Danish looked a bit uncomfortable. He went to the loo a couple of times. The lady however had continued her staring while in between she listened to Ben. Inside me, I was boiling with anger. A stare does really makes you conscious. It seemed that I was being toyed. She was looking me from the upside down. The torturing stare compelled me to stare her back. She was in high standards to her husband in dressing up. She had on a beautiful set of salwar-kameez. Her slippers seemed to be branded and remarkably well padded. Around her neck was a silver pendent which reflected her majestic personality. Also, there was a red coloured thread around her neck. Although her personality was appealing and she had exquisite eyes, but what attracted my attention were the bangles she was wearing. They were in complete contrast to her charm. Those ancient looking rugged bangles made her wrists look rather dull.
I plugged in my ear phones to get away from the mental chaos that had resided. Ben had some other plans. He elbowed me and said something which I couldn’t understand. I removed the plugs.
Ben: Isn’t she amazing?
He whispered in my ears.
I was bewildered by his question.
Ben: The lady, isn’t she interesting! She is continuously staring at you. Do what I say.
Me: What do you want?
Ben: Get up and go somewhere!
Me: What! Where?
Ben: Anywhere, may be to the lavatory and come after few minutes.
Though his intent was unclear to me, I started getting up. At that moment I saw the earnestness in the lady’s eyes. She wanted to say something but couldn’t. It seemed that she had almost blurted out her emotions but restrained herself.
I went to the lavatory as suggested and waited for a few minutes until I heard a scream. It wasn’t a high pitch one but was quite hoarse. Surely a man’s. Rushing out I ran to my berth finding the lady lying on the ground shivering with agony. Everyone was trying to pick her up. Her body was moving back and forth with such force that it seemed that a giant wave had struck frequency with her. Tensioned was the atmosphere around. Nobody knew what to do. A sense of fear ran across everyone.
As soon as she was laid on the berth, her shivering died down and she finally concede to struggle. Her husband was calling her name but she didn’t respond. About two dozen people were standing around looking at that lifeless body. There lay a woman with her worn out broken bangles on the floor.
I was out of my mind. Although I didn’t do anything, I somehow felt responsible for the woman. My mind cast me to search for Ben. He wasn’t around.
The railway guards came around to find the body and immediately cleared the area. Soon, the news travelled to other compartments. The guards commanded the loco pilot to let the train moving so that the culprit doesn’t get off. Everybody else were glancing, standing close to the lavatory. There was a reverberating buzz. A sleeper coach had somehow turned into a crime spot. Three guards hovering around the body. The husband with his head sunk and his eyes radiating pain sat close to the body as lifeless as the woman was.
I was in a state of utmost confusion. Where were Danish and Ben? Also, there was no sign of allegations from the husband. Everyone seemed to be agreeing to the deed done to the woman and proclaimed it to be her fate. The unison amongst the passengers’ thoughts was initially disturbing but lately I too got influenced. But still the question of how she died loomed around my head.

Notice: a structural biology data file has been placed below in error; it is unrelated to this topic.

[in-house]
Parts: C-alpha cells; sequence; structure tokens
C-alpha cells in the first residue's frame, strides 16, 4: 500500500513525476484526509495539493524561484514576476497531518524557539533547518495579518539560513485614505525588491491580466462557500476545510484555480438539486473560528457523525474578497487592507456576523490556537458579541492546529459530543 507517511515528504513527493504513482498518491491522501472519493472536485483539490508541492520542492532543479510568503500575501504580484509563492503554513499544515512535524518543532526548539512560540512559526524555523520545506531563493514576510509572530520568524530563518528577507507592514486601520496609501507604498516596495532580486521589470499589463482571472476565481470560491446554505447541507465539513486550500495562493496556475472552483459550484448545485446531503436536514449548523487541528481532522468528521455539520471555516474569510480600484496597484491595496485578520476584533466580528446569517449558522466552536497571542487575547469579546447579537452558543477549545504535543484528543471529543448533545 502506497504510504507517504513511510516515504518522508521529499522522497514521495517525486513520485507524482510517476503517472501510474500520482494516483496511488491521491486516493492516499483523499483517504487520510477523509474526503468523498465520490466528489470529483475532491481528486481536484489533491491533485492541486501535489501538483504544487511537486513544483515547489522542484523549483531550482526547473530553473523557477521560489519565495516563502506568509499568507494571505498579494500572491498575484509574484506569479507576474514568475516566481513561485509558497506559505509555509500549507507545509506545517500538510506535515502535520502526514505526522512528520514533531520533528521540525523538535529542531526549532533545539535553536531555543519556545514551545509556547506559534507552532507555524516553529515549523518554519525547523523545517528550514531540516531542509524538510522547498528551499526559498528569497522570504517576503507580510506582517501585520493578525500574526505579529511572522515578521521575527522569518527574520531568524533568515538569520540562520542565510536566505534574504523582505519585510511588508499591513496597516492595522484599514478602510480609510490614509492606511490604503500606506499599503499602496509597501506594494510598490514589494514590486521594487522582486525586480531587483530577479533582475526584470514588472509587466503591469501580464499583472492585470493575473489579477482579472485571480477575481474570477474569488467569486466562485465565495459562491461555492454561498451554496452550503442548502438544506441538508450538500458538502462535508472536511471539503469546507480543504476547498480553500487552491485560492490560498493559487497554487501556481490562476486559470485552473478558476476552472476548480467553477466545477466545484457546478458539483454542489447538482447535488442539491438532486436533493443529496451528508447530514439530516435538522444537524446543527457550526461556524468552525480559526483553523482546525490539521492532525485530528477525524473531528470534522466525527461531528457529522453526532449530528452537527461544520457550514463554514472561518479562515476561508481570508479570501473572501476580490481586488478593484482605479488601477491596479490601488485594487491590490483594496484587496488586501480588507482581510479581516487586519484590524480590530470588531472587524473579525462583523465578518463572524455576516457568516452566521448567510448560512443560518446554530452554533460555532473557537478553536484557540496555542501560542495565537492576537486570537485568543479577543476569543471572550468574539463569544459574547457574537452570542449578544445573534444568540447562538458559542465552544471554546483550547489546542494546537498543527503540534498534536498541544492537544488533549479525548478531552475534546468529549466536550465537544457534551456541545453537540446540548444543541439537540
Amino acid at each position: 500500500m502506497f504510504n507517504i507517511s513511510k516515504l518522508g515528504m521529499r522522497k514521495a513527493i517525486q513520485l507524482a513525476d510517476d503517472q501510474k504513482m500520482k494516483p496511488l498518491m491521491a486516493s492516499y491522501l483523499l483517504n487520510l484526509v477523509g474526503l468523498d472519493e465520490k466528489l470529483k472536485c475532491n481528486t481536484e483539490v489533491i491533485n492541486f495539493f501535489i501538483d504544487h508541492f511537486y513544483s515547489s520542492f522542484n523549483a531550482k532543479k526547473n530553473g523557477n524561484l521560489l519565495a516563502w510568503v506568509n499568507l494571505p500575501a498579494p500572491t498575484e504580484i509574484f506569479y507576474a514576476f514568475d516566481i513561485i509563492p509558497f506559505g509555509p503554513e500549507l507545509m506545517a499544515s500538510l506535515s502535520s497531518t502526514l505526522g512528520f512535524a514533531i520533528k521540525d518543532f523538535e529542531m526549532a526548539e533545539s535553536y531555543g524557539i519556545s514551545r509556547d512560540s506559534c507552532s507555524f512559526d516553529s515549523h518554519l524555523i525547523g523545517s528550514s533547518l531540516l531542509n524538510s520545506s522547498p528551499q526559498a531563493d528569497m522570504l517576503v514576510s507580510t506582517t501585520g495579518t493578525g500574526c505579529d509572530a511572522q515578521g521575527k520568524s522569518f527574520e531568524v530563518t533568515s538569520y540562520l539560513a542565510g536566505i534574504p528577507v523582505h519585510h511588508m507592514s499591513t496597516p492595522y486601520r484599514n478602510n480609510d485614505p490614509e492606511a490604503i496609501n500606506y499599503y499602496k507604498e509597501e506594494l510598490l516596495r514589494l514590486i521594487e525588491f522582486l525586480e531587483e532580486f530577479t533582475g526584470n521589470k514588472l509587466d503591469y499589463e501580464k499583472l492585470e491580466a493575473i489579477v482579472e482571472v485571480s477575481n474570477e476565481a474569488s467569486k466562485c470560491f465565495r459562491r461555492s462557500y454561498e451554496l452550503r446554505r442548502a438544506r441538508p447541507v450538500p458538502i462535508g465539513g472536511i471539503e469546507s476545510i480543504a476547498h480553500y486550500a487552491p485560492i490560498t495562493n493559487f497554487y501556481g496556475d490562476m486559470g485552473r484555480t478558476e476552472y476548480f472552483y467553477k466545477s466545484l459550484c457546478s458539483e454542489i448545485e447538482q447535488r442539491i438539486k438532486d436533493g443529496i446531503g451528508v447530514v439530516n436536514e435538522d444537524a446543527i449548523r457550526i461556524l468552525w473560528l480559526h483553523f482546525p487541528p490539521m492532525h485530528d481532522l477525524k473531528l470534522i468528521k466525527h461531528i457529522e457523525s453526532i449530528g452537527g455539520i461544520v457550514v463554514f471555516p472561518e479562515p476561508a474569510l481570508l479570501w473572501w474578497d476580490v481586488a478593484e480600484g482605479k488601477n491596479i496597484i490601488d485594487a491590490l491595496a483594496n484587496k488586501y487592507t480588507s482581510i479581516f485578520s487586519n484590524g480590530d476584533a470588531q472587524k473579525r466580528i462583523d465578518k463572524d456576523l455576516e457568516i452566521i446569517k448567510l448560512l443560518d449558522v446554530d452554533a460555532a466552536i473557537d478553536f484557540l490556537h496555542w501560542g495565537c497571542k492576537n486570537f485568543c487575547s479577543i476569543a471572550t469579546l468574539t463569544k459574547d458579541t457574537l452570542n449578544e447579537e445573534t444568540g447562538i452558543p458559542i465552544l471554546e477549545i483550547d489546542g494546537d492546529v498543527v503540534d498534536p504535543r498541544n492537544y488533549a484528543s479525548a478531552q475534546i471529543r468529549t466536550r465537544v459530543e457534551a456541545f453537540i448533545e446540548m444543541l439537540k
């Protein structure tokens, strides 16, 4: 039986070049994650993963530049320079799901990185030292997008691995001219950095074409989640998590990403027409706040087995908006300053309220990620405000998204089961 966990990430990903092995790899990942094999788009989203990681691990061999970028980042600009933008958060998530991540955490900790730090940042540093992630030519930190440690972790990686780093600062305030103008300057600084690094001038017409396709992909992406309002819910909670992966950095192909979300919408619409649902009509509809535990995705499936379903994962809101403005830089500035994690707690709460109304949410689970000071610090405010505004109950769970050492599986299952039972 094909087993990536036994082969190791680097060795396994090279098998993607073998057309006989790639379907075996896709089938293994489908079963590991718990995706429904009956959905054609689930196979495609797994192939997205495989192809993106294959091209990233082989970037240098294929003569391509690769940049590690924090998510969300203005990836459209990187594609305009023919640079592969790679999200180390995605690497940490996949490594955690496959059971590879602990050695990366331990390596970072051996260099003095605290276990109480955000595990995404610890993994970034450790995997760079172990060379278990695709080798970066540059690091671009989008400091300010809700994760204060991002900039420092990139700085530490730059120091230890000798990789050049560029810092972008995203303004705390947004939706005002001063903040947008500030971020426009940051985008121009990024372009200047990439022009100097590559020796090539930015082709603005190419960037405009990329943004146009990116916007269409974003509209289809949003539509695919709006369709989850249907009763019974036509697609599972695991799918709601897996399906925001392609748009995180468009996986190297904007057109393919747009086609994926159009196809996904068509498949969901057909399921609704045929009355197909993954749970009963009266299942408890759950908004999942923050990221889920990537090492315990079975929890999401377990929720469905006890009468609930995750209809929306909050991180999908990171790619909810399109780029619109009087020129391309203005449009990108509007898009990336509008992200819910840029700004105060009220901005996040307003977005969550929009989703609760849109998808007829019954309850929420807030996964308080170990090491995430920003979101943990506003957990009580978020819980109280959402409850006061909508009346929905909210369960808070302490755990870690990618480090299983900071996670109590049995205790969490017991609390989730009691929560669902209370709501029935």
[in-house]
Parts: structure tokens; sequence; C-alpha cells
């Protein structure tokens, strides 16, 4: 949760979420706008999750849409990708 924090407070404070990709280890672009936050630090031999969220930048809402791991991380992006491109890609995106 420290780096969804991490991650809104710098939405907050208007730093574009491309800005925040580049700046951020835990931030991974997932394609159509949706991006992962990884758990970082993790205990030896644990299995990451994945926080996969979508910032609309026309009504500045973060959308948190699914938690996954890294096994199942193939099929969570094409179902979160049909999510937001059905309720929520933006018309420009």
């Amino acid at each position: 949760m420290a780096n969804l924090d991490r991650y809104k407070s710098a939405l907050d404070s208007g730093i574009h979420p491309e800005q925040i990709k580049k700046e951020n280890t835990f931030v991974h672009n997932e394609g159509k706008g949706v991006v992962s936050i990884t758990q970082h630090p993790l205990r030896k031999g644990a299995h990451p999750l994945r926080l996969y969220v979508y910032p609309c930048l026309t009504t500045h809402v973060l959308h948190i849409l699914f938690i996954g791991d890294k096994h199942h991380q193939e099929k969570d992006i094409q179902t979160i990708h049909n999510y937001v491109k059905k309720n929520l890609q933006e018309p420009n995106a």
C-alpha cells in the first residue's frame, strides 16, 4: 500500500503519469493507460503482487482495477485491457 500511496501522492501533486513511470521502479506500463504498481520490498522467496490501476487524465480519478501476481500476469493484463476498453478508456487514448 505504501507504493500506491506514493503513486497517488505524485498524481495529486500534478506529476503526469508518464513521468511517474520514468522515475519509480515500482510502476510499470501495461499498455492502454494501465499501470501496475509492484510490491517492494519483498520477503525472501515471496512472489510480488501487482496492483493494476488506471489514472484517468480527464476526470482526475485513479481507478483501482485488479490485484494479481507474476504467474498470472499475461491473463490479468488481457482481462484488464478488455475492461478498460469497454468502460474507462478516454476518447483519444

As I was peeping to see the corpse of the woman, a hand gently pats my shoulder. I turned around to see Danish standing along with Ben. The expressions clad on their faces showed another tale. Their gaze intense, as if piercing my iris. Their pupils dilated, slowly and gradually alluring my soul to go deep down them and search for the plot.
Ben: Are you ready to listen?
I was startled to hear him ask that way. His eyes smouldered as if frustrations of his past came back torturing him from within. On the contrary, the demeanour of his body except his eyes was calm and composed. It looked as if his eyes were going to burst.
Ben: I hope you have some questions.
Me: No, I mean…yes.
Ben: You would get every answer you want. But you won’t ask me anything about the course of events that I’m about to create.
What was he trying to say? I became more and more terrified as each word spilled out of his mouth. I restrained myself from asking further questions.
Ben pulled out a strange object from his left-side pocket of his trousers. It seemed a sort of permanent marker initially. Looking closely, I found it had some engravings on it.
In Norse mythology, Thor is the hammer-wielding god of thunder and lightning. Thor’s relation to this peculiar six-inch device was a baffling question for me. Also, what did A.E. stands for?
The object was made of a metal, the lustre of which I hadn’t seen before. Along the sides of the cylindrical device were two glass sheets. Through them a blue liquid was visible. Even the liquid seemed tantalizing and it teased my senses of its luxurious look.
Ben took three steps ahead towards the corpse and came in complete sight of the guards. One of them noticed him and glared towards him. Ben stared back at him. The guard started coming towards Ben, with his right-hand clutching onto a baton. He held the baton high to strike Ben when he came close.
Ben looked at me. He stretched his hand towards me. I couldn’t see what other passengers were doing on my back but there was pin drop silence except for the rain. Without thinking much about the prospects of my future, I held his hand. The guard came running with furiousness dripping off his face. Ben, suddenly knelt down keeping the device on the carriage floor, though still holding on to my hand. The device got glued to the floor. He twisted its top.